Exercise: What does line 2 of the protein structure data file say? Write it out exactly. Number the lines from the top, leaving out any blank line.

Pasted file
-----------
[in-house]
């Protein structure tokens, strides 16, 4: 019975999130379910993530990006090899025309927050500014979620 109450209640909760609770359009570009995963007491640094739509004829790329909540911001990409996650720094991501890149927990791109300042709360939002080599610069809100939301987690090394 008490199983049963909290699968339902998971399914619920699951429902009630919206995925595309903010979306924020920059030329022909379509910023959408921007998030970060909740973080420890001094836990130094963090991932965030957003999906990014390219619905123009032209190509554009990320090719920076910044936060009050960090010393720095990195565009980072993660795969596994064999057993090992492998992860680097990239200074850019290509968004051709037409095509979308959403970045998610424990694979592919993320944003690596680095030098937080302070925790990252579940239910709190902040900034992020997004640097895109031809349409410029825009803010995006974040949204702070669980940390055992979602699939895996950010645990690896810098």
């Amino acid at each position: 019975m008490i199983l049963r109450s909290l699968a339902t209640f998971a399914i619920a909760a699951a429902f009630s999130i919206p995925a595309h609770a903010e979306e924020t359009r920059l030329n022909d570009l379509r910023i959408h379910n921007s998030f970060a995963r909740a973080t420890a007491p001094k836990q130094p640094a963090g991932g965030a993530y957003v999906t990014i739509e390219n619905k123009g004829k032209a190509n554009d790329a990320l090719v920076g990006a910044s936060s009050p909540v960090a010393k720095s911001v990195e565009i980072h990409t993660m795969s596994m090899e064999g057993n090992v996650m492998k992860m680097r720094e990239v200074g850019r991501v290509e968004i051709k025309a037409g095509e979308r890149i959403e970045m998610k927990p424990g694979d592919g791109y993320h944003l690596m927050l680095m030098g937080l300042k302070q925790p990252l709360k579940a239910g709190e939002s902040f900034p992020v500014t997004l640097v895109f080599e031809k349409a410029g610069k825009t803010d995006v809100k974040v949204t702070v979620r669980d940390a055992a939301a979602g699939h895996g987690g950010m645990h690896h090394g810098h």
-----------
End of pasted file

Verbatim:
């Protein structure tokens, strides 16, 4: 019975999130379910993530990006090899025309927050500014979620 109450209640909760609770359009570009995963007491640094739509004829790329909540911001990409996650720094991501890149927990791109300042709360939002080599610069809100939301987690090394 008490199983049963909290699968339902998971399914619920699951429902009630919206995925595309903010979306924020920059030329022909379509910023959408921007998030970060909740973080420890001094836990130094963090991932965030957003999906990014390219619905123009032209190509554009990320090719920076910044936060009050960090010393720095990195565009980072993660795969596994064999057993090992492998992860680097990239200074850019290509968004051709037409095509979308959403970045998610424990694979592919993320944003690596680095030098937080302070925790990252579940239910709190902040900034992020997004640097895109031809349409410029825009803010995006974040949204702070669980940390055992979602699939895996950010645990690896810098």